Before Friday, 16 March, I will have moved 23 times since I was 17 years old.
After March 16, I will have moved 24 times.
At this point, I consider myself a bit of an expert in this matter. I pack quickly, unpack quickly, throw away or donate anything even remotely useless to me, and generally get the job done. I have absolutely 0 pack-rat tendencies and can change cities / apartments / you name it in a flash.
So, in honor of this 24th trasloco, Cher and I thought it would be a good idea to share with all of you the process of moving in Italy. In order to keep it relevant to learning Italian, you’ll see I’ve sprinkled Italian words throughout. Don’t hesitate to look them up and add them to your vocab list. It’s a great way to expand your vocabulary.
STEP 1: CALL THE EXPERTS
First step to learning about moving in Italy is really me just getting this one thing off my chest…I just have to say it…Moving in Italy is a nightmare!
From the zone di traffico limitato (ZTL for short – in other words “cars can’t go here”) to the narrow staircases, lack of elevators, impossible parking situations and more, it really does become an incubo to organize.
This time, it will be slightly less ingrombrante as I’m moving from a ZTL to a non-ZTL (YAY), but I am moving from the quarto piano senza ascensore. *Cue horror music.*
So, what does one do in this situation? You call in the experts. I opted to imballare myself to save a little money, but I am hiring a traslocatore to do the heavy lifting.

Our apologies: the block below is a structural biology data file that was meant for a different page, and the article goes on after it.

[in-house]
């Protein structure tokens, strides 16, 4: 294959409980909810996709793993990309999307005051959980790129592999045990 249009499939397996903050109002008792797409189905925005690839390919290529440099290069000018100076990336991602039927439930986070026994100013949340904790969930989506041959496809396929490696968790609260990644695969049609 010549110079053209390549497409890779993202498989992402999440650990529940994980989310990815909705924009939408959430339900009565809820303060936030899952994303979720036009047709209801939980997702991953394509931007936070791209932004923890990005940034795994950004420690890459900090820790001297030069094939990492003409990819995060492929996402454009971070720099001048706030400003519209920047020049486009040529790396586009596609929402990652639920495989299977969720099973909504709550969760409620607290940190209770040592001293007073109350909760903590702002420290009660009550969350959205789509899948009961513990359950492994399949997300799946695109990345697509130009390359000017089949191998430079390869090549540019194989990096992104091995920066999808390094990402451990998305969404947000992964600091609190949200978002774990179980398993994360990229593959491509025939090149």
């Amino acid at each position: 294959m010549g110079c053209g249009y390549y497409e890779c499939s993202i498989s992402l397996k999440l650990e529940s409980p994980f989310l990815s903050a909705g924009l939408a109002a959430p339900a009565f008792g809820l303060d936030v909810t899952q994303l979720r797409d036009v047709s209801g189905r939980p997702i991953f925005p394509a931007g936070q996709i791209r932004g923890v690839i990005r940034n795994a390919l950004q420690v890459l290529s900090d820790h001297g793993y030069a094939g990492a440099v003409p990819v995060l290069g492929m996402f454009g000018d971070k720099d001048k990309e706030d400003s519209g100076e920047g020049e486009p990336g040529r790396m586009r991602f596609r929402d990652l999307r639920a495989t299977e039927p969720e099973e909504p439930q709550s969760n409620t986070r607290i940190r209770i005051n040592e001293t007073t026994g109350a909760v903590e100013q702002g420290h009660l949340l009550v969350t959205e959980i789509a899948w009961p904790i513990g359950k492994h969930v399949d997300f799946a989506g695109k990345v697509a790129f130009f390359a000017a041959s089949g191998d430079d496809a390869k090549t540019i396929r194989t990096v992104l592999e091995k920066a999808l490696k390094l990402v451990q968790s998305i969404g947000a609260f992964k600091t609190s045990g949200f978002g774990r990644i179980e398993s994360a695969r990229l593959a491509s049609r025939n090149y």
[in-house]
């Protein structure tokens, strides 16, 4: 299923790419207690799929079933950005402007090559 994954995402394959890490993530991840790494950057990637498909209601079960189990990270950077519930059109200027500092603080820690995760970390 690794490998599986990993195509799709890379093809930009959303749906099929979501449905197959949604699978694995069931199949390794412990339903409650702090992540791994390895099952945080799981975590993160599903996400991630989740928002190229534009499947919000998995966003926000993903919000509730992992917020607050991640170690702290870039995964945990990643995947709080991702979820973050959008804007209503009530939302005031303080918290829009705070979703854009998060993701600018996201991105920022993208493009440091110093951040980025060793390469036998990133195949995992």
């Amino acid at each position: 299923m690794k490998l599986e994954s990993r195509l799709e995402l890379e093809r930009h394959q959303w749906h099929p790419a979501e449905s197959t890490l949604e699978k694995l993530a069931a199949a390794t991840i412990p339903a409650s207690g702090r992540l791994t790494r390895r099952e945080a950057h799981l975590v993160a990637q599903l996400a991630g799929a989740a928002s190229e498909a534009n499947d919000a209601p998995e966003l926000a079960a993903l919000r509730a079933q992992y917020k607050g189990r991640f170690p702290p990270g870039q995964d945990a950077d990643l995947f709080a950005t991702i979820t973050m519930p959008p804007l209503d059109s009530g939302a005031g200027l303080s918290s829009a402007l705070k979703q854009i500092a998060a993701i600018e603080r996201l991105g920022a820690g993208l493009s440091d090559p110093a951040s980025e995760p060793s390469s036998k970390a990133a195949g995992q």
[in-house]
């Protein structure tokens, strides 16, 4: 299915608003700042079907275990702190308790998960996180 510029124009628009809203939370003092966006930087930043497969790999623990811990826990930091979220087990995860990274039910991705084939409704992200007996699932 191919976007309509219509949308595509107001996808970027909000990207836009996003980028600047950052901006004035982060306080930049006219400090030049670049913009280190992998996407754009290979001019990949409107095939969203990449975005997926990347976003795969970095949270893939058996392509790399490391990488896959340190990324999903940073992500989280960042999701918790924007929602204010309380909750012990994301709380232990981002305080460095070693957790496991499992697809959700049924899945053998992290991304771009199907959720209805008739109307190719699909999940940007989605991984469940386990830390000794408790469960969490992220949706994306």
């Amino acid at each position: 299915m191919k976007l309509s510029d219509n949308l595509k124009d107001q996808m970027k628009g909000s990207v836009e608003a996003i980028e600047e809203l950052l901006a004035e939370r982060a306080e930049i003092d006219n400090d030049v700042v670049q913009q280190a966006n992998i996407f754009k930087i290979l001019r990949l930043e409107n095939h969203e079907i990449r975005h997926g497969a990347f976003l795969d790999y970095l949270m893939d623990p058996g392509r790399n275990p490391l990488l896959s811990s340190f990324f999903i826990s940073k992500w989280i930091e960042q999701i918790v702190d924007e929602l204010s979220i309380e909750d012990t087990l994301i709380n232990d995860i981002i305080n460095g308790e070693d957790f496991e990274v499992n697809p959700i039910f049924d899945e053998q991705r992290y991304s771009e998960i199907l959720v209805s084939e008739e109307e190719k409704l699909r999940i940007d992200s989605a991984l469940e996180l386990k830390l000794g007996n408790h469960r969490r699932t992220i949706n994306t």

I’m also downsizing, so a lot of my mobili I ended up selling online. If you’re in a similar boat, subito. It is great for buying / selling. Then be sure to controllare reviews on Google for movers before committing to one in particular. I had offers as low as 350 euro and as high as 1600 euro for the exact same job.
STEP 2: PACKING
Next, it’s time to get packing. My movers provided scatole and nastro (or Scotch as they sometimes say here) so if you’re stressed for time, ask about it.
Another great thing about movers is they figure out the logistics of permits, entering the ZTL and all that other good stuff.
Seriously, it’s worth the money if you have a lot to transport or don’t want to hassle with Italian bureaucracy.
STEP 3: MOVING
If you have less to move or are not in the ZTL, you can always noleggiare un furgone and deal with it yourself.
Or, if you don’t love the idea of battling le piccole strade italiane in a monster sized vehicle, consider calling for a Taxi Merci.
It’s basically what it sounds like, a taxi for merchandise / objects and an amazing service and not that expensive when all considered!
Then it’s time, get moving!
Have any of you had to move in Italy? How did it go?